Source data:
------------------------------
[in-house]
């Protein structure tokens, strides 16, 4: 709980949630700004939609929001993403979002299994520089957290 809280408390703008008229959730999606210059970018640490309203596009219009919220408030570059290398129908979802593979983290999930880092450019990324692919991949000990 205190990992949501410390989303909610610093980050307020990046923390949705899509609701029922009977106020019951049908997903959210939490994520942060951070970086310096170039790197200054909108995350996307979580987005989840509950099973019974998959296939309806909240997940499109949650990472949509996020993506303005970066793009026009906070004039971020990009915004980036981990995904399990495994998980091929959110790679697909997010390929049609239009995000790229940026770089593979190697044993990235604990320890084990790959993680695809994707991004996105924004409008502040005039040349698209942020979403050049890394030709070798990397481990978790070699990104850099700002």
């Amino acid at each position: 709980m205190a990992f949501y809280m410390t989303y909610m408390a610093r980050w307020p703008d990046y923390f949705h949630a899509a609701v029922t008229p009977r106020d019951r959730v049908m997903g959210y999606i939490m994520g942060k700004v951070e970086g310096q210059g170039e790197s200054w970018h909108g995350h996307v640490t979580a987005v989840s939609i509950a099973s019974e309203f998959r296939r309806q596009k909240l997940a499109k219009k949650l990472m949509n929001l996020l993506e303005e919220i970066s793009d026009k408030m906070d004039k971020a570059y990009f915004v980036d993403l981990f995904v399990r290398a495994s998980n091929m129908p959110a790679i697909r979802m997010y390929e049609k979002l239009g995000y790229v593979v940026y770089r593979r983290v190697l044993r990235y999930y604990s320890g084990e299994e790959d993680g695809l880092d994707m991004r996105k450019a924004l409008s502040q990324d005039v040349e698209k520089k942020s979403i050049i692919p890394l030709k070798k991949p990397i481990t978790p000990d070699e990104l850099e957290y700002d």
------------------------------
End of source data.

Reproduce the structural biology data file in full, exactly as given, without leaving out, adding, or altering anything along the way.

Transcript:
[in-house]
């Protein structure tokens, strides 16, 4: 709980949630700004939609929001993403979002299994520089957290 809280408390703008008229959730999606210059970018640490309203596009219009919220408030570059290398129908979802593979983290999930880092450019990324692919991949000990 205190990992949501410390989303909610610093980050307020990046923390949705899509609701029922009977106020019951049908997903959210939490994520942060951070970086310096170039790197200054909108995350996307979580987005989840509950099973019974998959296939309806909240997940499109949650990472949509996020993506303005970066793009026009906070004039971020990009915004980036981990995904399990495994998980091929959110790679697909997010390929049609239009995000790229940026770089593979190697044993990235604990320890084990790959993680695809994707991004996105924004409008502040005039040349698209942020979403050049890394030709070798990397481990978790070699990104850099700002």
């Amino acid at each position: 709980m205190a990992f949501y809280m410390t989303y909610m408390a610093r980050w307020p703008d990046y923390f949705h949630a899509a609701v029922t008229p009977r106020d019951r959730v049908m997903g959210y999606i939490m994520g942060k700004v951070e970086g310096q210059g170039e790197s200054w970018h909108g995350h996307v640490t979580a987005v989840s939609i509950a099973s019974e309203f998959r296939r309806q596009k909240l997940a499109k219009k949650l990472m949509n929001l996020l993506e303005e919220i970066s793009d026009k408030m906070d004039k971020a570059y990009f915004v980036d993403l981990f995904v399990r290398a495994s998980n091929m129908p959110a790679i697909r979802m997010y390929e049609k979002l239009g995000y790229v593979v940026y770089r593979r983290v190697l044993r990235y999930y604990s320890g084990e299994e790959d993680g695809l880092d994707m991004r996105k450019a924004l409008s502040q990324d005039v040349e698209k520089k942020s979403i050049i692919p890394l030709k070798k991949p990397i481990t978790p000990d070699e990104l850099e957290y700002d």